For more information, call Scott’s Tifton office at 229-396-5175.
A 4-H youth team from Worth County placed first in the Junior Division, and another 4-H Worth team placed second in the Senior Division in recent state competition.

More than 25 Georgia 4-H youths participated in the 2021 State Land Judging Contest at the University of Georgia’s C.M. Stripling Irrigation Research Park in Camilla.

The first-place Junior Division team consisted of Adam Blech, Eric Mullis, Charlie Pate, and Browning Watts of Worth County. Placing second in the Senior Division was the Worth County team of Dakota Farmer, Mark Hancock, Annika Blech, and Khristopher Still.

The 4-H Land Judging Program offers youth the chance to build critical thinking, science-based education, and life skills in soil science. The youth analyze soils from North and South Georgia in pits and trays at four stations.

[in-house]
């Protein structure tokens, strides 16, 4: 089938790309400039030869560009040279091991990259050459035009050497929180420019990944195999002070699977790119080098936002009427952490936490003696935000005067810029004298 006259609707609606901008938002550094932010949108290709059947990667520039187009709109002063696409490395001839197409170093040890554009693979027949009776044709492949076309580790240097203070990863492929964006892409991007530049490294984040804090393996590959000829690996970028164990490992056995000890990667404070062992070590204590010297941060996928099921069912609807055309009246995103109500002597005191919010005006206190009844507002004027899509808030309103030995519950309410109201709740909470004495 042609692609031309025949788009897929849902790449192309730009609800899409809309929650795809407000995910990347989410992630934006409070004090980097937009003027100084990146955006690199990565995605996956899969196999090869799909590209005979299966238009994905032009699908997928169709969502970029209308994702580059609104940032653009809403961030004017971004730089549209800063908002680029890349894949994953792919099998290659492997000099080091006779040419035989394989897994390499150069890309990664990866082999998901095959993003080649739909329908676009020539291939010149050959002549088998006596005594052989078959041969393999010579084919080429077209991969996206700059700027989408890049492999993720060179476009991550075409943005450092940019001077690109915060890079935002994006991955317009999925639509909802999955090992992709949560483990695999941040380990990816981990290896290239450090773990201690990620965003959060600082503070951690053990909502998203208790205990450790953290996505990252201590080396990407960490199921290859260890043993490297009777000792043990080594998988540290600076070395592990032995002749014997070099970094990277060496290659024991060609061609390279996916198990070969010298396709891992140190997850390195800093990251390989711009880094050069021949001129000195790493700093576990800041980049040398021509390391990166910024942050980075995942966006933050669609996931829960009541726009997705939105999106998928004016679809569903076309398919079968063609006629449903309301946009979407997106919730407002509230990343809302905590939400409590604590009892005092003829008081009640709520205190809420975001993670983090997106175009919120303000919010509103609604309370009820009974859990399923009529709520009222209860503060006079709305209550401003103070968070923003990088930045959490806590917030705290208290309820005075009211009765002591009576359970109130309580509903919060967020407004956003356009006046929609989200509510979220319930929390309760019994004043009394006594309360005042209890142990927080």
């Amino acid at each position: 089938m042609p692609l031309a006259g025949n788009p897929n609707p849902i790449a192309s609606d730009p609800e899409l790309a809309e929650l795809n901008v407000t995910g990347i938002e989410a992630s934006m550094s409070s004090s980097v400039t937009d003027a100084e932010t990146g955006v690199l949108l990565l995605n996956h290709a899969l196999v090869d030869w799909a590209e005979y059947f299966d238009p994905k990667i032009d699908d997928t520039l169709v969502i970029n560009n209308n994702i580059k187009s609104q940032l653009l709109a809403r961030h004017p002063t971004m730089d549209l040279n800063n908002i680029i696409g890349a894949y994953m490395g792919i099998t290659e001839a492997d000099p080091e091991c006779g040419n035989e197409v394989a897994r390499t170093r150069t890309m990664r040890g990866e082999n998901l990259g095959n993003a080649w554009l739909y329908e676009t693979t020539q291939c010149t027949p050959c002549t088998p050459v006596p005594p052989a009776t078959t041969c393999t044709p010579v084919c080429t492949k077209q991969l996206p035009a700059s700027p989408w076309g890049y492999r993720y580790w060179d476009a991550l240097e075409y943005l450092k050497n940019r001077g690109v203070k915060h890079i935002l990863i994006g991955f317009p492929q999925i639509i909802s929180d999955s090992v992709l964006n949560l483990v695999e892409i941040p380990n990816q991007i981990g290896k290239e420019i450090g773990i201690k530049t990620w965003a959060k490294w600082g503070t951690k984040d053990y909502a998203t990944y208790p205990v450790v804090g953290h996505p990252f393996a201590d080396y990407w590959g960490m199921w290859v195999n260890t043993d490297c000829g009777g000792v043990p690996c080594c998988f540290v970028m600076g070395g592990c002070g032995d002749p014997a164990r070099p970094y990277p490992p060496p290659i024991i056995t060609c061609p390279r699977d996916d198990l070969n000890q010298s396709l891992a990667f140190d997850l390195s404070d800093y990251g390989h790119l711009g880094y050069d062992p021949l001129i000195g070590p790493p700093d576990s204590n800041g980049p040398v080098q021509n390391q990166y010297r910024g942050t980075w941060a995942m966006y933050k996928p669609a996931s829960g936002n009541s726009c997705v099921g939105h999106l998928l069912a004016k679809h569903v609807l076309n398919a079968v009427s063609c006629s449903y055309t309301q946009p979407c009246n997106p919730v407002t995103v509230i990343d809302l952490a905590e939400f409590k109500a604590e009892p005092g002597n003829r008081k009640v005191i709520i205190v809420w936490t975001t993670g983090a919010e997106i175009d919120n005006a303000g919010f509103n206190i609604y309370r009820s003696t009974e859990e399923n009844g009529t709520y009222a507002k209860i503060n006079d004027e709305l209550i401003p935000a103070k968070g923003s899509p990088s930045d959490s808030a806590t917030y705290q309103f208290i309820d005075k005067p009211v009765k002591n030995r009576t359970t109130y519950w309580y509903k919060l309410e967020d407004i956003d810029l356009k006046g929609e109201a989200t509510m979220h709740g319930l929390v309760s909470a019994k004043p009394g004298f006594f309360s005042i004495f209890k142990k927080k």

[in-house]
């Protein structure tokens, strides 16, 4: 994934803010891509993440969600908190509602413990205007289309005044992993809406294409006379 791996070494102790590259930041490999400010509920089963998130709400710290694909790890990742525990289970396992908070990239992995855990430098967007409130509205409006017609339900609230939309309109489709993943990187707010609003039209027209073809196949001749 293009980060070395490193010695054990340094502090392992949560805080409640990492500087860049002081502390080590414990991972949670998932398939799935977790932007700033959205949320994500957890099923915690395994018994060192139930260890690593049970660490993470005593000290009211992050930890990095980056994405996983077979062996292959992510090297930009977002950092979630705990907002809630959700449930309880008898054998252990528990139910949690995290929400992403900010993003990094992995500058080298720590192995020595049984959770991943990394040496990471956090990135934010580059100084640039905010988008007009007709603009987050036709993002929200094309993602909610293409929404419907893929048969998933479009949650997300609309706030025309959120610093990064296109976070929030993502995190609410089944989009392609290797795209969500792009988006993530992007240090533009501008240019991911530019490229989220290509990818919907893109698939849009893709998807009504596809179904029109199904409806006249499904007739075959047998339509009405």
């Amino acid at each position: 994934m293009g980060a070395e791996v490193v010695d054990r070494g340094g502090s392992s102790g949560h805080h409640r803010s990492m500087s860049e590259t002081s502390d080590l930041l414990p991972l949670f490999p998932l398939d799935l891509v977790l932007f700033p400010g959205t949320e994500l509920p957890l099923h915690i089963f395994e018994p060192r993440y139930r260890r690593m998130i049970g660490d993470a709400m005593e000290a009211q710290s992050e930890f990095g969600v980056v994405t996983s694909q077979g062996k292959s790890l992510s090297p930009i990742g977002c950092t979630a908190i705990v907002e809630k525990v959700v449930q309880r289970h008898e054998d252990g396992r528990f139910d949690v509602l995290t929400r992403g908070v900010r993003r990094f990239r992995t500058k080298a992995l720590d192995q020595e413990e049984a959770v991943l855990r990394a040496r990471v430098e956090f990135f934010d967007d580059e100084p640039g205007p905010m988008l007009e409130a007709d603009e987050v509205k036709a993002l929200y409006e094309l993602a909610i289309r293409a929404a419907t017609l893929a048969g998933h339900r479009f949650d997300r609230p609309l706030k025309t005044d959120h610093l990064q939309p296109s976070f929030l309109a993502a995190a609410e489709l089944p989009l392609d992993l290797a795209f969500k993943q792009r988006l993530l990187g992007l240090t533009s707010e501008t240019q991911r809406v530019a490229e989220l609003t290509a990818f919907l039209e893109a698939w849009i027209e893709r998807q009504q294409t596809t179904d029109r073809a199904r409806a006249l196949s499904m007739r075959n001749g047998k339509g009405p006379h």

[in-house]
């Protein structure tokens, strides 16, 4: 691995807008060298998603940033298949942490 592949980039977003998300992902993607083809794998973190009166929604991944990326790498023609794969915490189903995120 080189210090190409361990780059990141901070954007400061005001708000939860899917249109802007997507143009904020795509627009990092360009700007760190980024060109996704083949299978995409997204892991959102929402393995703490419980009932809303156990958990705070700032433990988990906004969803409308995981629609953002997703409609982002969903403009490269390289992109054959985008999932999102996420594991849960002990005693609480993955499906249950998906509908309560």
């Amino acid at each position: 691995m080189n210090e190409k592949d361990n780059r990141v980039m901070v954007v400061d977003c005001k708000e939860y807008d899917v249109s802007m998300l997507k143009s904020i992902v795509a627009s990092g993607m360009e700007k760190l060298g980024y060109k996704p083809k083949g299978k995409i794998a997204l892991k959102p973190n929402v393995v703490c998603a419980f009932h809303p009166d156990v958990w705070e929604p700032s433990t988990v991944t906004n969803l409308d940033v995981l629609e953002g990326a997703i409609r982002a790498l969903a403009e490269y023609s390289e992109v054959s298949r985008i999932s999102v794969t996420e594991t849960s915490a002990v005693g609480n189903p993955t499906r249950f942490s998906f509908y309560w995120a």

At each station, youth must identify soil characteristics and identify the crop rotation and utilization for that soil.

"Land judging participants see first-hand how what they have learned about soil and its management for crops, forests, and pastures comes together when we hold the contest on one of our research farms,” said Craven Hudson, state 4-H specialist for University of Georgia Cooperative Extension.

The Junior Division competition is for youth in grades four through eight, and the Senior competition is for grades nine through 12.

The first-place senior team winners from Coweta County will represent Georgia at the National Land Judging Contest in Oklahoma.
Source: University of Georgia
A University of Georgia lab in Tifton was recognized in August for its efforts to expand the number of underrepresented, first-generation and rural students who choose careers in science, technology, math, and engineering.

The exploratory academy at UGA’s Tifton Veterinary Diagnostic & Investigational Laboratory received a 2021 Inspiring Programs in STEM award from Insight into Diversity, the oldest and largest diversity publication in higher education.